Engineering Intern: I Attended One Of The Largest Conferences!

conference

After flashing my nametag and being waved in by the security guards, I stepped into the conference. Towering flashy booths of China’s largest nuclear energy companies greeted me with 50-inch screens stuck in their walls and lit-up 3D models of nuclear plants. Company representatives stood behind candy dishes, stacks of brochures, and plastic business card boxes that said, “Cards here, please!” to the clean-cut men and women in suits who stopped by. Some middle school students on a class trip passed, chattering, and I smiled because I was just as excited to be here. On the second week of my Shanghai internship, I was on a business trip in Beijing at one of the largest international nuclear industry conferences in the world.

My company’s role at the conference was to organize the United States Pavilion for the U.S. Department of Commerce to showcase U.S. companies interested in cooperating with nuclear industry companies in China. The week before, I’d researched each of them and had learned about the different regulators, owners, operators, and other companies that made up China’s nuclear power value chain. This week, I became one of the representatives in our booth, distributing our pavilion brochure and trying my best to field the questions that I could. During the downtime and over the lunch break, my coworkers encouraged me to walk around. I found other international companies from Korea, France, Spain, Canada, and Britain as well as a hologram and a cool mascot in overalls from one of China’s booths.

Picture of Kara at the Forbidden City, Beijing

The conference itself lasted four days, from Wednesday morning through Saturday afternoon. On Friday, for the last night of the conference, my company had dinner with a couple of the other U.S. companies over Xinjiang region’s Muslim food shared family-style around the table. After the conference, my fellow intern and I elected to stay an extra night in Beijing so after checking into our hostel I went straight to the Forbidden City and then to the Nanluoguxiang alley of bars/street food. I discovered jianbing, a Chinese crepe folded around a fried cracker, and incredible corn on the cob from a street vendor.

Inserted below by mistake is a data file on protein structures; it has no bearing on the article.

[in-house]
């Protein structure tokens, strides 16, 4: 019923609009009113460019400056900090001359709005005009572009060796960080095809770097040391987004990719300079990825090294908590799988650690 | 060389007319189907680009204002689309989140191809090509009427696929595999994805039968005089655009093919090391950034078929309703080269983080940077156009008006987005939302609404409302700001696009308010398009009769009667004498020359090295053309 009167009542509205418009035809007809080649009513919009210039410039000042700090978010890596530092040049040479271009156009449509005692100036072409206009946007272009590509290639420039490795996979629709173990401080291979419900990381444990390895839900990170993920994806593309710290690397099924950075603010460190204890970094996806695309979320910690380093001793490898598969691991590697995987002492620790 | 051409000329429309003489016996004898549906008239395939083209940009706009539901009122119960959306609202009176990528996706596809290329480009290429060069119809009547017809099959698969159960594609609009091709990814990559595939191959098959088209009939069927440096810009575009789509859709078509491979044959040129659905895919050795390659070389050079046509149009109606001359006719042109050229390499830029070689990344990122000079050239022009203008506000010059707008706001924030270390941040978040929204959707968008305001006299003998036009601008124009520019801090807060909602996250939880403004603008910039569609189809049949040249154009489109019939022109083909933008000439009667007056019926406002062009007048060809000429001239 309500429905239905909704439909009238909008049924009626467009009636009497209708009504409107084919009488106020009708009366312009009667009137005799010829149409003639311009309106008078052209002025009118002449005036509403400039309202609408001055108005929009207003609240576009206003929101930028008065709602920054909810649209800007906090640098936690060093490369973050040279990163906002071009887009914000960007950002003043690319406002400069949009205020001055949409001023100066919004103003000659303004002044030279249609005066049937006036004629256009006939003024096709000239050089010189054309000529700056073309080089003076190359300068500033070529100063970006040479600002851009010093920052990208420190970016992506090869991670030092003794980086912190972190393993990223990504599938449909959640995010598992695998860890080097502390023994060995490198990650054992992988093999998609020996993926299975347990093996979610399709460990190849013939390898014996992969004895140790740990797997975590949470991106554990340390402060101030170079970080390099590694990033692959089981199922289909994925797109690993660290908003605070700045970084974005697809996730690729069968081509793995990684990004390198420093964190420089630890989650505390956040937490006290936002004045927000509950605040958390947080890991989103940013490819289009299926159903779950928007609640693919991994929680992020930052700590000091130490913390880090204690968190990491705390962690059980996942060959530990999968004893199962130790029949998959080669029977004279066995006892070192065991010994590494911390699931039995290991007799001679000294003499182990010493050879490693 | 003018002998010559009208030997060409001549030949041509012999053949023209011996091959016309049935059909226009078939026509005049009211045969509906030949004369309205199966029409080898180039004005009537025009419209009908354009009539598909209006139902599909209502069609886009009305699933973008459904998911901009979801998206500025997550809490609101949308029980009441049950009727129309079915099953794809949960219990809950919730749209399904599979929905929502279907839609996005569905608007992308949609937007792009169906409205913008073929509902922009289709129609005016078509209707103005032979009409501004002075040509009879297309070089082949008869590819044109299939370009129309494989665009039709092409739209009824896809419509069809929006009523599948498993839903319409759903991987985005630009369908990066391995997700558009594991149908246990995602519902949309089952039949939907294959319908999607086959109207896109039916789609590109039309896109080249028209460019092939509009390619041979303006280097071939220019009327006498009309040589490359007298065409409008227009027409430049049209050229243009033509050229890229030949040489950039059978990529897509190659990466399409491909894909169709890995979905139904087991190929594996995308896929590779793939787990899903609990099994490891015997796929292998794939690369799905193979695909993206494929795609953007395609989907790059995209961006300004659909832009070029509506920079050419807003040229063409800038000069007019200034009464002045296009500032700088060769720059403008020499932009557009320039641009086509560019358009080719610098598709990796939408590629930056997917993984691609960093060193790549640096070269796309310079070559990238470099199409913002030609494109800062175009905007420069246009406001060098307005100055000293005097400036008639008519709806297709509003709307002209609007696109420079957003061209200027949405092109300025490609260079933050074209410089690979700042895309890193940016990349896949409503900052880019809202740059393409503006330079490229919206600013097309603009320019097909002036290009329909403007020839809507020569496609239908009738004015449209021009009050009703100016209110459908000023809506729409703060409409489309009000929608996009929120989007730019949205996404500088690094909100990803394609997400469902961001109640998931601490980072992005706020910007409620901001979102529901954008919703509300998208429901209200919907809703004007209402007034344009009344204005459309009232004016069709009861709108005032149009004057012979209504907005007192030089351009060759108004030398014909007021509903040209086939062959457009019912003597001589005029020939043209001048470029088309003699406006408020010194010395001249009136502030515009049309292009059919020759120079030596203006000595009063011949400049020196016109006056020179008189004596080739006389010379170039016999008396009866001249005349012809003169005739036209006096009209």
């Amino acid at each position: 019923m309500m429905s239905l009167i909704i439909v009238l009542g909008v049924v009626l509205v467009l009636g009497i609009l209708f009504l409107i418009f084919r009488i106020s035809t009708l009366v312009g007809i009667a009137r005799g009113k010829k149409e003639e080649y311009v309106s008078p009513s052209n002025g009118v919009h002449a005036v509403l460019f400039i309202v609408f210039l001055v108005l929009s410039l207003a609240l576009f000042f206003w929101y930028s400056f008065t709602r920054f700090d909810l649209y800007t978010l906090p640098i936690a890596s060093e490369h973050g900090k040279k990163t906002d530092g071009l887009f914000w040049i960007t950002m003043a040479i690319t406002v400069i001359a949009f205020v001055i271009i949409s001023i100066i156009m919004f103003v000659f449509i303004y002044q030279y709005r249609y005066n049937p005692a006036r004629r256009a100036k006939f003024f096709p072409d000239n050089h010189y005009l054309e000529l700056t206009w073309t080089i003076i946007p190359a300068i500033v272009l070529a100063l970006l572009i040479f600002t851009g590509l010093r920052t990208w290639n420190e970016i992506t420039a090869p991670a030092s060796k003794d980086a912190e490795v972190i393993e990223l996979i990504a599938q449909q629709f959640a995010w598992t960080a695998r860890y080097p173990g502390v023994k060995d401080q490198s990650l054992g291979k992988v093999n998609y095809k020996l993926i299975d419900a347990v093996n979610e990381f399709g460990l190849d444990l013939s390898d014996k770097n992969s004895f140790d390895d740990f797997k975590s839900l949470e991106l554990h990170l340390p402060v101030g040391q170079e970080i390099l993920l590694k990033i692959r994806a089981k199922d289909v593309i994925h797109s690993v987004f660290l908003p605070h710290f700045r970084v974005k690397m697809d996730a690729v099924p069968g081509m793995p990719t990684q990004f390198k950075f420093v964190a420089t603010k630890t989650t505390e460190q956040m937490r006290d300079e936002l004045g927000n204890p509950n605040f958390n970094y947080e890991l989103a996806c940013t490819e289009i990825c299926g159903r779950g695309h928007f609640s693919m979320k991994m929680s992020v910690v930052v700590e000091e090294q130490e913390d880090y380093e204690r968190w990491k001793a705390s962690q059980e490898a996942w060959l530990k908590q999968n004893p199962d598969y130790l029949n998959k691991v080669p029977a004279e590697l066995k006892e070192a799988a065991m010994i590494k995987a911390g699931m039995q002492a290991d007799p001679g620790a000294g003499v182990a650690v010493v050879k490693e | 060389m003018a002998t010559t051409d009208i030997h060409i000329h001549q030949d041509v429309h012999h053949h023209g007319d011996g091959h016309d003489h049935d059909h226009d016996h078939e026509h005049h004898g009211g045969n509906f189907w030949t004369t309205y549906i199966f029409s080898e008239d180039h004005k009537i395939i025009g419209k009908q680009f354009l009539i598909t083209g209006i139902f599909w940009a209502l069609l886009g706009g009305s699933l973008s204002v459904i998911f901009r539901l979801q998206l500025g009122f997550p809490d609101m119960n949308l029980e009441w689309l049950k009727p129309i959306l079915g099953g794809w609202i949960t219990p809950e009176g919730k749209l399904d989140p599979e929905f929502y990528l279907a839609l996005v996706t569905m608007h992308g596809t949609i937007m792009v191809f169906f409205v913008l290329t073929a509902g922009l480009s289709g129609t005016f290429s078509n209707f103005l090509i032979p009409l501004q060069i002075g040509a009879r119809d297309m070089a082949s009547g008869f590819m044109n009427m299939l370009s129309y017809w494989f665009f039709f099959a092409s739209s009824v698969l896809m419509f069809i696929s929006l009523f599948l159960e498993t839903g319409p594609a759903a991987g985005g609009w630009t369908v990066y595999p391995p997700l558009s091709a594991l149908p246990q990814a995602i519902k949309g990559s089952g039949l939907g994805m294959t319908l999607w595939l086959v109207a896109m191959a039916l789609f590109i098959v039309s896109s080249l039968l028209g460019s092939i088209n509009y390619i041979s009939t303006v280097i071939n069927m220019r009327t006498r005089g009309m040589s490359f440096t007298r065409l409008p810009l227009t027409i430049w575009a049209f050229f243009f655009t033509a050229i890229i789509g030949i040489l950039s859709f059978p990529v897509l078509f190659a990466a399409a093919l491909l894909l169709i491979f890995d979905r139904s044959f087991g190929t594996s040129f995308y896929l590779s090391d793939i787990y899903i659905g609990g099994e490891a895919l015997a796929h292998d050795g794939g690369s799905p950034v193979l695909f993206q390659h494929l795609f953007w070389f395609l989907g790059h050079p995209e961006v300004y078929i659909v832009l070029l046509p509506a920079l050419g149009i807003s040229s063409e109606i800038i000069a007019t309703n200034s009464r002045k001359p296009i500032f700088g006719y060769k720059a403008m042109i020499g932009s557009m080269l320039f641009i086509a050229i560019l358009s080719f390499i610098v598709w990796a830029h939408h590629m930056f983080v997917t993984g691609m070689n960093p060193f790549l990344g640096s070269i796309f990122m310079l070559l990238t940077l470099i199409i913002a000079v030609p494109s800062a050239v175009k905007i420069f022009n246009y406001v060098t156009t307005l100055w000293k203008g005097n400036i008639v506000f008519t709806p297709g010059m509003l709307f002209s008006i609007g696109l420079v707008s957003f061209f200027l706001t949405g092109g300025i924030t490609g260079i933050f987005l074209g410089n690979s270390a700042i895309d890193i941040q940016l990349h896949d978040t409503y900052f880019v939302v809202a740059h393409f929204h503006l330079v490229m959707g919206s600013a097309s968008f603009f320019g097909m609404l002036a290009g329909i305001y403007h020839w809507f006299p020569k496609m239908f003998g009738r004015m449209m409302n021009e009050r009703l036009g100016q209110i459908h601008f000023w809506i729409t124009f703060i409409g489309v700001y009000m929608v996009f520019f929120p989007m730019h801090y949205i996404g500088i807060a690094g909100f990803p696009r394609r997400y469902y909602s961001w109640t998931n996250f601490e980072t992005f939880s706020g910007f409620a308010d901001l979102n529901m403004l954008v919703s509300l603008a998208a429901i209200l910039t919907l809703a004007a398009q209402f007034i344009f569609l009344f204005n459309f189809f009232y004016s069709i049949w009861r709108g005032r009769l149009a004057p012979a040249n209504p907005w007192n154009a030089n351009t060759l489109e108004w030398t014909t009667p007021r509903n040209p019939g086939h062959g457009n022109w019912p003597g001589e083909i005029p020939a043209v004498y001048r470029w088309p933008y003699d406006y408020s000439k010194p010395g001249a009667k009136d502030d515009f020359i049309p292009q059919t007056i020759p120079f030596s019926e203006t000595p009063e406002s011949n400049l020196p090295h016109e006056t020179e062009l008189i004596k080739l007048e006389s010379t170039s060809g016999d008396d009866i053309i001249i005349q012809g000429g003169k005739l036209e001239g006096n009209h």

On Sunday before our Uber to catch our flight back to Shanghai, I met the other intern and his Beijing friends for brunch. One of them compared Shanghai and Beijing, saying, “Since there’s not as much Western influence, Beijing can be gritty – it’s real and it can be hard. But the days when you end up rocking it make it worth it.” As I’m reflecting, I agree and I also think her statements hold true for what I’ve experienced so far in coming to China. I didn’t anticipate how impossible it is to get by on just two words of Mandarin (specifically “ni” and “hao”) being ethnically Japanese and culturally American. I knew neither the process nor how long it takes to get a debit card sent abroad if it’s lost. And yet, going on this business trip to observe international business and bond with my coworkers, playing tourist at the Bund and Yunnan Gardens with my local roommate on the weekends, and just being able to “rock it” here makes it all completely worth it.

One month almost complete with five months more to learn, grow, and live in Shanghai.

Kara Ogawa, an engineering intern from China Internship Program, was placed in Shanghai for 6 months, a student from Drexel University.

Rachel Yoon

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